- bbinvestParticipant@bbinvestJoin Date: 2003Post Count: 8
The property in question is a dual occupancy in Rockhampton (two houses, one block) and has been a good rental for some years now. The issue is that the IO period on my mortgage finished and my payments have risen, and I am at least $1000 per month out of pocket, not including maintenance, vacancies, etc.
Rockhampton is at the very bottom of the market and the amount of investment and infrastructure going into the area, combined with a very tight rental market and historic cycles do indicate the market will rise, but when and by how much is an unknown.
The options I see are:
Do nothing. My personal cashflow takes a hit on a monthly basis doing this. I do get a small monthly income from another investment property (about $200), which will subsidize it a bit but I would have to keep this up until the market rises.
Refinance and keep. The bank valuation for refinance purposes came it at $13k less than the current mortgage balance, therefore I will have tip in about $50k for the refinance to occur. I do have the cash to do this and it would bring it back to cashflow neutral on a P&I basis (Never again will I use an interest only loan) but will tie this cash up until I sell.
Sell as is now. Being a dual occupancy, there is limited demand for this the market and I would be tapping a limited pool of buyers at the bottom of the market. The prospects of selling it for enough to pay everything out are slim, and I will make a capital loss. In my mind, the question becomes how much I knock the price down to offload now.
Renovate and sell. The properties are in better than average condition, but after 10+ years as rentals do require a cosmetic spruce up (nothing structural required) and would have better sale prospects. Obviously, the costs and logistics of the reno need to be considered.
Separate the titles or strata and do an alternative strategy to sell. I have had some thoughts around maybe offering each house on vendor terms, rent to buy or something similar. The downside is the cost and logistics splitting or stata, and the negativity around vendor finance and lease options. I would also have to refinance to make this viable meaning I am in the hole for the refinance, plus the splitting costs, with no guarantee of making this back, and the headaches of these strategies I left behind years ago.
My current thoughts are to take a loss and just sell now, for the following reasons:
· Every other property deal I have done has made money, and this will be the first loss. I can live with that.
· This property is from an era where my investing philosophy and mindset was somewhat different to now and getting rid of them will draw a line in the sand.
· Given the mistake I made not keeping an eye on the expiration of the interest only period, there is a negative mindset piece which is creeping in and is taking focus off what I am currently doing (opportunity cost).
Thoughts/input would be appreciated, especially if there is another option that I am not seeing.BennyModerator@bennyJoin Date: 2002Post Count: 1,416
>>> “I will have tip in about $50k for the refinance to occur. I do have the cash to do this and it would bring it back to cashflow neutral on a P&I basis (Never again will I use an interest only loan) but will tie this cash up until I sell.”
One other option would be to put the $50k you have available in an Offset account against that mortgage. You’ve said that paying down that amount would bring the P&I cost back to “neutral” so the Offset would work similarly. (i.e. you would be paying Interest on $50k less than the amount actually owed).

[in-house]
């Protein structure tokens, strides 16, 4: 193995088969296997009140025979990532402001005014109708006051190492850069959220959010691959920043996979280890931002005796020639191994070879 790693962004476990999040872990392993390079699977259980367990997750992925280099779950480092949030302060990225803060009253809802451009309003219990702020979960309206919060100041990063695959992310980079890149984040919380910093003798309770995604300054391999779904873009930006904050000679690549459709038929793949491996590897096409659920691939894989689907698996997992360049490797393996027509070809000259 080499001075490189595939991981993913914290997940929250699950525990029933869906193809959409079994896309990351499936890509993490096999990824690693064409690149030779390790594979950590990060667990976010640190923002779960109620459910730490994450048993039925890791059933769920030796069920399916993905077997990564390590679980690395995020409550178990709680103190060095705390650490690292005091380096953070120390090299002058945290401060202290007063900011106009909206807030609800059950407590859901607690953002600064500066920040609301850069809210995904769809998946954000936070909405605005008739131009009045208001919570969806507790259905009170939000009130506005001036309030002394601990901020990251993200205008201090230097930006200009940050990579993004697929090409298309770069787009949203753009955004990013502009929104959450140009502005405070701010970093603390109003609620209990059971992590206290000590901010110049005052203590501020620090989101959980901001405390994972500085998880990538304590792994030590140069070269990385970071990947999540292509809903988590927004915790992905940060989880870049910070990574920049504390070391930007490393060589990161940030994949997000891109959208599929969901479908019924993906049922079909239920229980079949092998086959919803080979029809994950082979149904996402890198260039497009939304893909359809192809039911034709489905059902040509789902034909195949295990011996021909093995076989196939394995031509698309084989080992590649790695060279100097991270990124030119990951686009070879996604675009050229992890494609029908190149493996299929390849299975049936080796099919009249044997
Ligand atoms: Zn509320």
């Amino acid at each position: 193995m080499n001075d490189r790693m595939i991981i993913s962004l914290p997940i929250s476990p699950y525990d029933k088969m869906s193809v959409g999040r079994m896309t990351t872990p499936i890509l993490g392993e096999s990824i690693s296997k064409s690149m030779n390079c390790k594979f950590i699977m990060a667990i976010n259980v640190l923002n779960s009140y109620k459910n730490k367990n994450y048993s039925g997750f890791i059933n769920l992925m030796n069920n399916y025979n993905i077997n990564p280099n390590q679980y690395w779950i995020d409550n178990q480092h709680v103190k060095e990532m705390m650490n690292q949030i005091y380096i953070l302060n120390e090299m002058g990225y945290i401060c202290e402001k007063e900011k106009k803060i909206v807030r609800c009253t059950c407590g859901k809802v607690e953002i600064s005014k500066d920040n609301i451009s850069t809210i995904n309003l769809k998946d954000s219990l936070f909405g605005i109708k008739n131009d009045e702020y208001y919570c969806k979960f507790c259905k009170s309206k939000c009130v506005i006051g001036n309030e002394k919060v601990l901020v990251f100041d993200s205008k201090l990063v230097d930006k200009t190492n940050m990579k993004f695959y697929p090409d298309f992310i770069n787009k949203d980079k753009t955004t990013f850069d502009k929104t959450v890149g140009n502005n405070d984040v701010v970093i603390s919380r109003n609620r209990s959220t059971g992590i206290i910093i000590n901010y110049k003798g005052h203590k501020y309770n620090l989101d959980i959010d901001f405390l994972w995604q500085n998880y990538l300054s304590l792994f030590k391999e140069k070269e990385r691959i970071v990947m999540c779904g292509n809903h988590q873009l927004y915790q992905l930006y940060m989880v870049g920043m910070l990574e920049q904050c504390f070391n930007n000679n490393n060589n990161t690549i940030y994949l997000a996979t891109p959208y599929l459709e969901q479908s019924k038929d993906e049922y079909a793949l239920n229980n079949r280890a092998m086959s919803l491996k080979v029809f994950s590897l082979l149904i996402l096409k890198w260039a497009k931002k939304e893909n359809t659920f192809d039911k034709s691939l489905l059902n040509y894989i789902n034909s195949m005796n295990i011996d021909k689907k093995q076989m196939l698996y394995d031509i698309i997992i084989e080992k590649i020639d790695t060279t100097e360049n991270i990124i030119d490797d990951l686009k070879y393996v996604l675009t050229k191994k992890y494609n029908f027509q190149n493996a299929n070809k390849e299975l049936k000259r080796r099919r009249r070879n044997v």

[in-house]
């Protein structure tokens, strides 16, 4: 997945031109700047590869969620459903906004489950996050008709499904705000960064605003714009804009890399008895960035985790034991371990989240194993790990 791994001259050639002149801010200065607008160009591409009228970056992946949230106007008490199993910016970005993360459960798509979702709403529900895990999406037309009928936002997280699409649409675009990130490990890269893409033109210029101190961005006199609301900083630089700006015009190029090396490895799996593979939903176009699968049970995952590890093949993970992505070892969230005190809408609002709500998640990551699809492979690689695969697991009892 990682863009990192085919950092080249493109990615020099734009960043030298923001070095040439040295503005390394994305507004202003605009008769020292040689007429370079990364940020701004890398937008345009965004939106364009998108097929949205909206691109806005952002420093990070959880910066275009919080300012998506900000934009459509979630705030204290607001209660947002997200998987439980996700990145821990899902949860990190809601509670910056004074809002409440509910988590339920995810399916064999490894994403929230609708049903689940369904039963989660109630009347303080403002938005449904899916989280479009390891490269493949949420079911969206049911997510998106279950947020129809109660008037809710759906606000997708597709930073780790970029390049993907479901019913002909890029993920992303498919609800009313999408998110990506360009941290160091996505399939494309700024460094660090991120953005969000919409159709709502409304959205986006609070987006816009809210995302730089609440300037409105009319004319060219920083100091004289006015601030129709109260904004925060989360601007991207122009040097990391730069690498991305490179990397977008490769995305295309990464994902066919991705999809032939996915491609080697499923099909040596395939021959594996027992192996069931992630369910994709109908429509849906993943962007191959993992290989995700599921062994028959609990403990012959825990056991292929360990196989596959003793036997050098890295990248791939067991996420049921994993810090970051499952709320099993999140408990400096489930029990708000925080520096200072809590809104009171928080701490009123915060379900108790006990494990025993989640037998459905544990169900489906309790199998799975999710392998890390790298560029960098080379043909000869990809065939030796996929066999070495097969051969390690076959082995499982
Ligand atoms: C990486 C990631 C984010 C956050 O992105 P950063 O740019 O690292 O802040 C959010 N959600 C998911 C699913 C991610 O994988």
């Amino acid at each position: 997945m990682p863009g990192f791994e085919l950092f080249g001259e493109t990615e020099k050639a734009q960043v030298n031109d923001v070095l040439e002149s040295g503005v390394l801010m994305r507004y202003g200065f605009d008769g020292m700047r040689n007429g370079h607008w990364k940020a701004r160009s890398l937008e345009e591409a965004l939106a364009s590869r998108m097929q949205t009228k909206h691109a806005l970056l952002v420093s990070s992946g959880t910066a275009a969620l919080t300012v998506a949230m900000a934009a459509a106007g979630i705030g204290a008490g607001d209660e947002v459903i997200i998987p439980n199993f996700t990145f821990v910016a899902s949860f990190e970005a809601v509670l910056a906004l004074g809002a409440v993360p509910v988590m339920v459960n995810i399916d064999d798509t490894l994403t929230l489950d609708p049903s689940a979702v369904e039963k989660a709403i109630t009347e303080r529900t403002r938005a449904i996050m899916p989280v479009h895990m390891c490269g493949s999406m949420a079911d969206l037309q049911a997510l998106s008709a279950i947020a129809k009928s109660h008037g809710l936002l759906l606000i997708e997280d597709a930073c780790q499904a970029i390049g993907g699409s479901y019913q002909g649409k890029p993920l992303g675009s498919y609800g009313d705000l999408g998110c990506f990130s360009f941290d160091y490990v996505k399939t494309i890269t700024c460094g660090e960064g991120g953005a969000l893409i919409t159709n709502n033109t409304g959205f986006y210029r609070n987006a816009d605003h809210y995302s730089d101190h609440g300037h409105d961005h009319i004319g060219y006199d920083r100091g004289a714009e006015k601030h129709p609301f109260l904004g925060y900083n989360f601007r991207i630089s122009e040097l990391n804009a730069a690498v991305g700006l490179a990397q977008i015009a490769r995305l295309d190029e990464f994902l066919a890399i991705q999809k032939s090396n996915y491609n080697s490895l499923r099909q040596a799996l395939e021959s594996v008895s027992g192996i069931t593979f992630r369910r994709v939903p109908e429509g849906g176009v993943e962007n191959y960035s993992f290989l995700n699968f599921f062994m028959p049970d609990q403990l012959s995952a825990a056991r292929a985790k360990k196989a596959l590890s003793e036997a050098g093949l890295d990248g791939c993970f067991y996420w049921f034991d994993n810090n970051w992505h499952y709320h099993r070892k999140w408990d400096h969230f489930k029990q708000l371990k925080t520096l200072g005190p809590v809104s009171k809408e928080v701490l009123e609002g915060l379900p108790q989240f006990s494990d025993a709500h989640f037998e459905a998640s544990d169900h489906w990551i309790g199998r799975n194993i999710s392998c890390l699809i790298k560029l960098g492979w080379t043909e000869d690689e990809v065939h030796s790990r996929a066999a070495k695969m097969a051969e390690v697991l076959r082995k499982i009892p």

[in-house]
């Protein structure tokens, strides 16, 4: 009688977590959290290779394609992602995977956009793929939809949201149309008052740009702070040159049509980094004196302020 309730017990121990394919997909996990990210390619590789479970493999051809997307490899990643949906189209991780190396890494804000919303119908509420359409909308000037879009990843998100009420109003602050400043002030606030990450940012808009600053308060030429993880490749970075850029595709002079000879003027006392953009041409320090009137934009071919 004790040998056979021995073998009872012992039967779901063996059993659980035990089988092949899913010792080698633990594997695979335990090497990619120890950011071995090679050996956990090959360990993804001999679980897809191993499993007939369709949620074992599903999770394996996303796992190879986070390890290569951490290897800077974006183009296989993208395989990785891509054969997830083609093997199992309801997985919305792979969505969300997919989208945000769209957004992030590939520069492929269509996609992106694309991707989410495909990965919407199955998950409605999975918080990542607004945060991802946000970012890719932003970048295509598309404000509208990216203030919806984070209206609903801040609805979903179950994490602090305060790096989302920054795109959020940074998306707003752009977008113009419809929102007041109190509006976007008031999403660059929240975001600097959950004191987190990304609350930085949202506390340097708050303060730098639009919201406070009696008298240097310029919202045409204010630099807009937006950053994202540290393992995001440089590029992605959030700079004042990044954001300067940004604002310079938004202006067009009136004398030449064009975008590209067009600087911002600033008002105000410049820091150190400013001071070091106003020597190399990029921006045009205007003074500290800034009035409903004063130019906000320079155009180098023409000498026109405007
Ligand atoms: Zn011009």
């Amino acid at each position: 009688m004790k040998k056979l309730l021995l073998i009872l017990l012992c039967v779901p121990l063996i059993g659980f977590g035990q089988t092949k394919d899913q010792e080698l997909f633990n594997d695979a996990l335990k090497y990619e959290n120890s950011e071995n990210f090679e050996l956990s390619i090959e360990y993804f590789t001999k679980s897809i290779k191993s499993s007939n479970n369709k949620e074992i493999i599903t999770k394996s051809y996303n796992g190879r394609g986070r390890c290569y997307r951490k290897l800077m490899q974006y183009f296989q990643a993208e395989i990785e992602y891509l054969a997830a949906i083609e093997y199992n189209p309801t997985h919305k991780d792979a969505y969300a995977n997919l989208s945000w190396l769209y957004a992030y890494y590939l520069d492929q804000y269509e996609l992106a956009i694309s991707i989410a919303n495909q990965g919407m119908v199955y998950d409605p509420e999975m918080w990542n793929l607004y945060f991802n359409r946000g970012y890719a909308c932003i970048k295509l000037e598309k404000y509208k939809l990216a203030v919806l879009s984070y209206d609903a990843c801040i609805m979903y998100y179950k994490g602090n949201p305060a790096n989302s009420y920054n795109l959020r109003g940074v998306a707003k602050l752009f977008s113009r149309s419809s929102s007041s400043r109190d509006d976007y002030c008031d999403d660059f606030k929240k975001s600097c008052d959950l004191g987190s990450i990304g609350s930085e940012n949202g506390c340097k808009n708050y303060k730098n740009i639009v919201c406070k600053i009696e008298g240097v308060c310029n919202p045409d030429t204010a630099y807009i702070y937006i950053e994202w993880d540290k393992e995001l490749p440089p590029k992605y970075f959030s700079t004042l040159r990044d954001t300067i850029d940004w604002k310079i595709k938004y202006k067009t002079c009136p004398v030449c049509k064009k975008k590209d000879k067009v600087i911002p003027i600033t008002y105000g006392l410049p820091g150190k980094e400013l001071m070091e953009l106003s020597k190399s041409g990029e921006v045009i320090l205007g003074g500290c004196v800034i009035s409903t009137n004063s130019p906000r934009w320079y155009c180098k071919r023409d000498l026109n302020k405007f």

The advantage of that (as against paying down the loan) is that any monies in the Offset are yours to use whenever needed. i.e. to take advantage of any screaming deals. Of course, as money in the Offset reduces, your interest payments rise again, but at least you haven’t given it back to a bank, so you remain in control of it.
In essence then, the Offset allows you to “pay down” the loan without actually paying it down. That could help you to hold on until better times come, or until you complete renos, or whatever else might work for you.
With Interest rates as low as they are today, the P part of P&I is a lot larger amount of the total repayment than it used to be – that can take you by surprise! Check this link to see what I mean –
…. and then, having read the post there to get context, follow on to the link within that post to get the full story.
BB, I hope these thoughts are of some use. :)
BennybbinvestParticipant@bbinvestJoin Date: 2003Post Count: 8
I have money in offset against this, so the interest I am paying is already comparatively low. The issue is that when the interest only period finished, the payments kicked up to paying the principal back in 2/3 of the time. Lesson learnt.
The way my current lender handle offset accounts on P&I loans is that the repayment does not reduce, just the ratio of the payment allocated to principle vs interest. As a result, even through the monthly payment is high, I am paying the principle down at a rapid rate.BuyersAgentParticipant@knightmJoin Date: 2005Post Count: 338
What about negotiating with current lender for extension of IO or extension of loan repayment timeframe? Or negotiate with them for a P and I rate reduction, any of which could reduce the monthly out of pocket to a more acceptable level without major changes. Gives you time to ride the cycle and perhaps sell into a better market in the future. You may have already considered, just making sure all avenues are checked.NickPParticipant@nickrightfinancial-com-auJoin Date: 2019Post Count: 3
Generally, when your loan switches from IO to P&I the lender will give you a standard rate, so make sure you negotiate as hard as you can with your current lender to get the P&I rate as low as possible, might help with increasing your cashflow slightly until you decide what to do with the property…..